In one of the Appleseed movies, Deunan gets to the console that can shut down the rampaging mechas with more than a minute of time to spare before they are in position to fire their main guns. But this doesn't do her any good when it happens that the keyboard of the console has been damaged in the fight and the M key isn't working to enter the password.
This is common in Bleach. One notable case is when Grimmjow's rampage gets interrupted twice in the same episode. Ichigo turns up at Rukia's execution to stop the supposedly unstoppable...giant magical bird that would destroy even her soul. As soon as it's mentioned Ichigo can't possibly block it twice, Ukitake and Kyoraku blow the thing up, with the former apologising for being late.
The fight in Naruto against Kimimaro, which has three. To summarize: Naruto is fighting Kimimaro, and Kimimaro is about to kill him. At the last possible second, someone shows up and saves Naruto, though you at least saw him coming there. He ends up not doing so well, and Kimimaro is about to kill him, but then at the last possible second someone else shows up out of absolutely nowhere and saves him. That person manages to seemingly defeat Kimimaro, but Kimimaro survives and starts off one last attack to kill them, and then at the last possible second he dies from his illness.
It also included Kimimaro about to kill one of the persons mentioned, only to be interrupted because it was time for that person to take medicine. Wow!
Kakashi's fight with Kakuzu. First he got saved by Shikamaru, then Naruto and Yamato.
There was also the time in the Land of Waves when Naruto showed up just in time to save the kid from the bandits, and he even lampshaded it by saying something along the lines of "A real hero always arrives right before it's too late!" He (probably) went on to say "BELIEVE IT!" several times.
Again in the Sasuke Retrieval arc, when Shikamaru is saved in his fight with Tayuya by Temari, and Kiba and Akamaru are saved in their fight with Sakon and Ukon by Kankuro.
There were plenty of those moments in the Sakura and Chiyo versus Sasori battle.
There was one involving Kakashi's first successful use of his Kamui, wherein he successfully saved Gai's team and his own team from Deidara's massive bomb at the last moment.
This is lampshaded in the Black Cat manga, where Sven initially compliments Train for arriving at the perfect time to rescue Tearju, only to be told by a happy Train that he had actually arrived much earlier, but had waited until the critical moment to save her because it would be "cooler". Sven punches him.
Son Goku manages this a few times in Dragon Ball Z. Most notably in the Namek arc when he is Just In Time to save Gohan, Krillin and Vegeta from the Ginyu Special Taskforce. Also in the Saiyan arc when he saves Gohan and Krillin from Nappa, although in that case He Was Too Late to save his other comrades.
Ed: Stop waiting so you can make a grand entrance, Colonel!
In Macross Frontier, Mikhail has a habit of doing this for Alto with a dramatically timed snipe, saving Alto from vaporization just in time in episode 2 and 13. The last episode has two such moments, once even with a "You're late" being leveled.
Spoofed in the "His Code Name Was The Fox" series of strips in FoxTrot: Roger's Marty Stu self-insert has less than a fraction of a second left to disarm a bomb, yet still correctly decides which of the 186 wires to cut.
In the original Miracle on 34th Street, Kris Kringle's lawyer, Fred Gailey, interrupts the judge just as he is about to sign the commitment order for Kris. However, Fred immediately points out that even if he had been too late to stop the judge, he could have simply filed a habeus corpus motion and challenged the commitment anyway, meaning the nick of time entrance just meant that Mr. Gailey was spared some extra work for his client.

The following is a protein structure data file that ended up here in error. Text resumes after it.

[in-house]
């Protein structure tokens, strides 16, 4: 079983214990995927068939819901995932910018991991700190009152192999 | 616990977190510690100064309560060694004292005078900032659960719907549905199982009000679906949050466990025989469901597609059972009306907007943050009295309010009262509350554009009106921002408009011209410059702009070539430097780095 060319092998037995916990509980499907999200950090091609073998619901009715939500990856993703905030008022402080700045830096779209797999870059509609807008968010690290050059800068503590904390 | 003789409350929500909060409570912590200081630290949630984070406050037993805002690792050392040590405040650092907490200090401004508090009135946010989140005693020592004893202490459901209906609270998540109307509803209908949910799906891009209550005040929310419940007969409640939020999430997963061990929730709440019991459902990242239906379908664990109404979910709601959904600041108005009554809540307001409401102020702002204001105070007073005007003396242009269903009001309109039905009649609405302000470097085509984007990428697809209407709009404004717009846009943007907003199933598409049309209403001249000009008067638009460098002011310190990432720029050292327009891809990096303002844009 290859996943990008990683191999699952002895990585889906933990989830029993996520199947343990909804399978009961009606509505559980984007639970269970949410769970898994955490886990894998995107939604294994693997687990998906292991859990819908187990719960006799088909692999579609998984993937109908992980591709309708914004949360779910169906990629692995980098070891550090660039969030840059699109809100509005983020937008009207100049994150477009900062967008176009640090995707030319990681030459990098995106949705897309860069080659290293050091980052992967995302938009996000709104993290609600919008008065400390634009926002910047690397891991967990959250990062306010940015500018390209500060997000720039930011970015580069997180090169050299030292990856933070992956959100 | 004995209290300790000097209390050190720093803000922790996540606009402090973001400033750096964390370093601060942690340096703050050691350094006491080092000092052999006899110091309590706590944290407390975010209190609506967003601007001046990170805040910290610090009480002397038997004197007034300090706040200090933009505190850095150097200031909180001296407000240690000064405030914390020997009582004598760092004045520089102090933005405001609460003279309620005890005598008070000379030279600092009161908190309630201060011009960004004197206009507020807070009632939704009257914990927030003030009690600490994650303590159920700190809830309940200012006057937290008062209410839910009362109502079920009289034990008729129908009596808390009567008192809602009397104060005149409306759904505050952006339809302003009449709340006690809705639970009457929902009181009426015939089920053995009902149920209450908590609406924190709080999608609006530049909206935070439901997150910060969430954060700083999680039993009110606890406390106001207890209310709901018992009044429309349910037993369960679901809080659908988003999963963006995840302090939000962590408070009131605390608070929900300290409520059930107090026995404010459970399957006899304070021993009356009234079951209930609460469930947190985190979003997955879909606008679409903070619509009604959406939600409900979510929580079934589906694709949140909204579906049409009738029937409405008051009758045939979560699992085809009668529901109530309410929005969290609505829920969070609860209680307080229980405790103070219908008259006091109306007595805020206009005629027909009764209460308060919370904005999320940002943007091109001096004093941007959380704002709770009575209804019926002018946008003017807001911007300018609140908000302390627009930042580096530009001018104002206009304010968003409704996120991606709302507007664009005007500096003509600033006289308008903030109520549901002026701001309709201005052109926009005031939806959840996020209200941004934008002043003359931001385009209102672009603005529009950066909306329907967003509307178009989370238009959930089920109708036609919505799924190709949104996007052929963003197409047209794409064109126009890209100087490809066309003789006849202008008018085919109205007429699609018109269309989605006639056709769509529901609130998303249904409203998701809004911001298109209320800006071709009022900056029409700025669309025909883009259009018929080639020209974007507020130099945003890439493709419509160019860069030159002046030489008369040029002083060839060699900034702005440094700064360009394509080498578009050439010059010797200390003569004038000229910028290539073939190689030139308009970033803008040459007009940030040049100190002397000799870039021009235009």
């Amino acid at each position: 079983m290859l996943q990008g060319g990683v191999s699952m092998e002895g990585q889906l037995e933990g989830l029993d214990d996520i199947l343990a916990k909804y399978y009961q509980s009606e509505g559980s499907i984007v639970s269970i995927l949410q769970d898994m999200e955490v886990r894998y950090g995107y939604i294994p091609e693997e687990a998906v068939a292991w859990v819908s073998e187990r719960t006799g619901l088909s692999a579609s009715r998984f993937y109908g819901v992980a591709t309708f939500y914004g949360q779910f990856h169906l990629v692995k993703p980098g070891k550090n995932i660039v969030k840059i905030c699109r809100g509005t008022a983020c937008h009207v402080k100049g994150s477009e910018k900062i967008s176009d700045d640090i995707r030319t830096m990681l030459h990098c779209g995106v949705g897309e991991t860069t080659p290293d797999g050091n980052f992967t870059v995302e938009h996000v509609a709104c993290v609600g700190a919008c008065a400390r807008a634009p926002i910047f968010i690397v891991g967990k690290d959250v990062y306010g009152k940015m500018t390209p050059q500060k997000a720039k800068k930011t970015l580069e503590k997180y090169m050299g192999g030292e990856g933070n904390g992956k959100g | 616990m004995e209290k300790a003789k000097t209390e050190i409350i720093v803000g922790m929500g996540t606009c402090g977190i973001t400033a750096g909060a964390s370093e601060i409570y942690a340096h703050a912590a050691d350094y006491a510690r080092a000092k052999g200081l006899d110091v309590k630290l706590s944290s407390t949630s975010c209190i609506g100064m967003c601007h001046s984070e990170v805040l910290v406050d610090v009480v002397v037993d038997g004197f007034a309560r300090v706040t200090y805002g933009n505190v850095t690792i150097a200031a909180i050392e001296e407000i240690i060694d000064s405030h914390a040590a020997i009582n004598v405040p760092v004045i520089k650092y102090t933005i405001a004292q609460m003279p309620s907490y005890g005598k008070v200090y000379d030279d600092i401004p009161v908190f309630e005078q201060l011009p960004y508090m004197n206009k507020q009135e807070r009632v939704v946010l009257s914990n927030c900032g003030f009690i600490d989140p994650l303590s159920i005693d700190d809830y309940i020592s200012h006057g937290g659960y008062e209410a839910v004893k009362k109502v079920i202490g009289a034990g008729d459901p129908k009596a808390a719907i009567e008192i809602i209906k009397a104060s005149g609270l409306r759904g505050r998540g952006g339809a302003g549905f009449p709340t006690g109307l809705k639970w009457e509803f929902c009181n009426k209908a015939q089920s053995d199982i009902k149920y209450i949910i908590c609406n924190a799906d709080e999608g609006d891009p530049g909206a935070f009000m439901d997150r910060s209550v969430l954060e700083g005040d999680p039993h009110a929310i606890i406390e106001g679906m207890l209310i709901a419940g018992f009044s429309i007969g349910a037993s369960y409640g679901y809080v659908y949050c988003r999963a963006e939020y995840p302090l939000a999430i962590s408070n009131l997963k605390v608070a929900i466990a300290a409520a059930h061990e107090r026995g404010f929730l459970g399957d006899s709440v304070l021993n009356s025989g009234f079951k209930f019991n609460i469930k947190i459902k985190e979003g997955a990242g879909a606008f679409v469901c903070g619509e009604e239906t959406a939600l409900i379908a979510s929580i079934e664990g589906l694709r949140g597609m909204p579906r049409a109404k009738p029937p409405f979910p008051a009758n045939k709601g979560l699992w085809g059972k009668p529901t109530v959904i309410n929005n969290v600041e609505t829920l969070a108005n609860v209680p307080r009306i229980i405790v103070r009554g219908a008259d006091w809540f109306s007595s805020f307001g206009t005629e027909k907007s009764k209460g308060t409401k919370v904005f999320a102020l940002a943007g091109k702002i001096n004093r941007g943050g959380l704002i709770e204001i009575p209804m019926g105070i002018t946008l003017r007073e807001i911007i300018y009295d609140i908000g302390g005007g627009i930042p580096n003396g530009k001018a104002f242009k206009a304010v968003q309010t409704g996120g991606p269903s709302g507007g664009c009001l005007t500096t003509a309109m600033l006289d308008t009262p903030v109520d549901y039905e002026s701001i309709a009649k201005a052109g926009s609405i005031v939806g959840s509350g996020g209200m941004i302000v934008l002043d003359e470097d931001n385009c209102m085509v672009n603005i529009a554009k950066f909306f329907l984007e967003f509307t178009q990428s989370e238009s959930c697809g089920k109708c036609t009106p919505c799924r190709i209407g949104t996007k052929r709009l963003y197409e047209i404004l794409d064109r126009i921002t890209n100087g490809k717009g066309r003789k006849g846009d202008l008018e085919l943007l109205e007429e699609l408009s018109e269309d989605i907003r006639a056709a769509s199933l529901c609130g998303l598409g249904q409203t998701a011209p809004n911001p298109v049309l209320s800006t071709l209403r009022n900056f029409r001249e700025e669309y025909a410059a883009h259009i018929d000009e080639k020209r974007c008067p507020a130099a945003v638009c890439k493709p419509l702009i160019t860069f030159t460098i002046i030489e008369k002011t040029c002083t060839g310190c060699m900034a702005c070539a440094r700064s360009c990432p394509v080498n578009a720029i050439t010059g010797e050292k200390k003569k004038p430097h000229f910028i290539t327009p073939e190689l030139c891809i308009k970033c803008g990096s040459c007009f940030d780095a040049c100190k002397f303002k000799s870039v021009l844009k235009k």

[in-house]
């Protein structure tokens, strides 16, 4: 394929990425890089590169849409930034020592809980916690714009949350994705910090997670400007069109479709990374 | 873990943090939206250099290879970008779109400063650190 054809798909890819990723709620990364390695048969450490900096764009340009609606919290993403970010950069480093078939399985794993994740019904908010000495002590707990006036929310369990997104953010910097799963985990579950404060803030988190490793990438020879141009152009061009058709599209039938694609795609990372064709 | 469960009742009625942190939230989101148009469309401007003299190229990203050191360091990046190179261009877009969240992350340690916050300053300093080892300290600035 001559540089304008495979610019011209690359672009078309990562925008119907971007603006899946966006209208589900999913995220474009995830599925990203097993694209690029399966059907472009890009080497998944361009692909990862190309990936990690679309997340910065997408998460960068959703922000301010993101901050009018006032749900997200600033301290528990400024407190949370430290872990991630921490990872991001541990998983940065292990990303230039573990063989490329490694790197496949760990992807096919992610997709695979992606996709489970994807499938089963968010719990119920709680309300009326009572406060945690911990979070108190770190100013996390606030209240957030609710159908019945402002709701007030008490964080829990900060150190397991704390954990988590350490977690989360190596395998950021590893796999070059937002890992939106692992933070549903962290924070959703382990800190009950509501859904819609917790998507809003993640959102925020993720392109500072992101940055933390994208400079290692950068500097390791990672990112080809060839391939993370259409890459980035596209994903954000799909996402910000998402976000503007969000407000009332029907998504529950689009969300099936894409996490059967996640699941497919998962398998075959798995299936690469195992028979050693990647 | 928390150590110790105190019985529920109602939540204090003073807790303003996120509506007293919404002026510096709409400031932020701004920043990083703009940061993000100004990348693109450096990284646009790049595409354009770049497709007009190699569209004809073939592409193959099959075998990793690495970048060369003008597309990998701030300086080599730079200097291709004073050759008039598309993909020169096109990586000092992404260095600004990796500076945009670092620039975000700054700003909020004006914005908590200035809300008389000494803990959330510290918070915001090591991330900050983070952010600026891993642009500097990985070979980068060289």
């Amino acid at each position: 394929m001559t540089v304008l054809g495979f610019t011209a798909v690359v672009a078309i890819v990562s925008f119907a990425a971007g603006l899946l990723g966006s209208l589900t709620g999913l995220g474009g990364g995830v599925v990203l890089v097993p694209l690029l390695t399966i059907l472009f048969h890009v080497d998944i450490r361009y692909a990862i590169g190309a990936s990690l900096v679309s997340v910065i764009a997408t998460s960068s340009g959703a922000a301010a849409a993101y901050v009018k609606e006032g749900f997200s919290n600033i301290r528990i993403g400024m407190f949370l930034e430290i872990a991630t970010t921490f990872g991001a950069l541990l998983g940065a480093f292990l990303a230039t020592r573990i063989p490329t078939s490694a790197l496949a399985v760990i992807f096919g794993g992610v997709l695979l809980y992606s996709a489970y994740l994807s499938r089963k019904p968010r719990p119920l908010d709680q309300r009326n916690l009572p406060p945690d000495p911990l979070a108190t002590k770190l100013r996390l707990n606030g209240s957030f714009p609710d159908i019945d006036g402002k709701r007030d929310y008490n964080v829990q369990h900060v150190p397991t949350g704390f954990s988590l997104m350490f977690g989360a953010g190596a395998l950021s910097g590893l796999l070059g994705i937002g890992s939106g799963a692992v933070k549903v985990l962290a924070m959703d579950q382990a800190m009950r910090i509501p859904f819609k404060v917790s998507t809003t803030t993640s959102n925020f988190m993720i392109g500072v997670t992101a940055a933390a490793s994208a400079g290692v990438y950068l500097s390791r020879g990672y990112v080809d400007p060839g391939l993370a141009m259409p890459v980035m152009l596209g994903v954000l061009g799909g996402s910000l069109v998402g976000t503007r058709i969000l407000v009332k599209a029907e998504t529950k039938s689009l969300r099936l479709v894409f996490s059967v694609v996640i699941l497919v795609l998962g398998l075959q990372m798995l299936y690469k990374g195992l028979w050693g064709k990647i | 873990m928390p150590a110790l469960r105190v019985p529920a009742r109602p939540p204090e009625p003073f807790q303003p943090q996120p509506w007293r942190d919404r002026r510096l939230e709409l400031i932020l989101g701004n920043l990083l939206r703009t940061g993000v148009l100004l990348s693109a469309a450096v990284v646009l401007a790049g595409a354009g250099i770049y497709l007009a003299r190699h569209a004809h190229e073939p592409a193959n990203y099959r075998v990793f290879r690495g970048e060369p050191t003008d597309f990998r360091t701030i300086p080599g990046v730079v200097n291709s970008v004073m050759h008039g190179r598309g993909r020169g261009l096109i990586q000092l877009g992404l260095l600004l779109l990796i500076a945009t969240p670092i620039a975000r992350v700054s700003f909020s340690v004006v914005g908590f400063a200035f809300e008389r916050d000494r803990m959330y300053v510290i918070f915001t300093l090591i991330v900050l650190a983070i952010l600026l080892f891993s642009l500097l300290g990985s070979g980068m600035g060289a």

It's pointed out in the movie Galaxy Quest: the main characters star in a Star Trek-like show that makes frequent use of this trope, and the aliens that catch the signal and then base their entire society on the show don't realize it's fake. So they design their bombs to stop at exactly 1 second to go, since they always do so on the show.
Attack of the Clones. Having subdued Anakin (via force lightning) and Obi-Wan (via asskickery), Count Dooku is just about to deliver the fatal blow to Obi-Wan when... Anakin makes a miracle recovery and blocks Dooku's lightsaber just in time. Or look earlier in the film, when Yoda arrives on Geonosis with the clone army. Or when Anakin and Obi-Wan save Padmé from the poison millipede... things.
A New Hope. Vader is just beginning to fire his lasers at Luke when Han Solo comes back at the nick of time and blasts one of Vader's wingmen, causing a much needed distraction. And the Death Star was destroyed right as it was about to fire at Yavin IV (exact same thing appear to have also happened in Episode VI - there was a green flash right before the Death Star II exploded over Endor)
In Saw VI, William reaches the end of his tests just as the timer is at 1. The true game begins here.
Unique subversion in Saw IV. Rigg reaches Detective Matthews right when the timer is at 1, only to find out that he was supposed to get there in OVER 90 minutes, and since he got there before the timer reached zero Eric Matthews was killed.
In Jurassic Park, the Tyrannosaurs Rex appears and kills the velicoraptors before they can kill the humans.
In Pokémon: Arceus and the Jewel of Life, Arceus uses Flamethrower at Ash and the gang and their new friends but Giratina appears and takes the flames for them. Good thing it's not very effective.
Argo has several added to the climactic airport scene, probably none of which happened in the true story it was based on.
In the Discworld novel Moving Pictures, Victor ponders the idea that since the Theory of Narrative Causality would ensure he arrives in the Nick of Time, he could stop to catch his breath but decides against it, because that would break the rules: he'll inevitably arrive in the nick of time, so long as he dramatically gives his all to get there.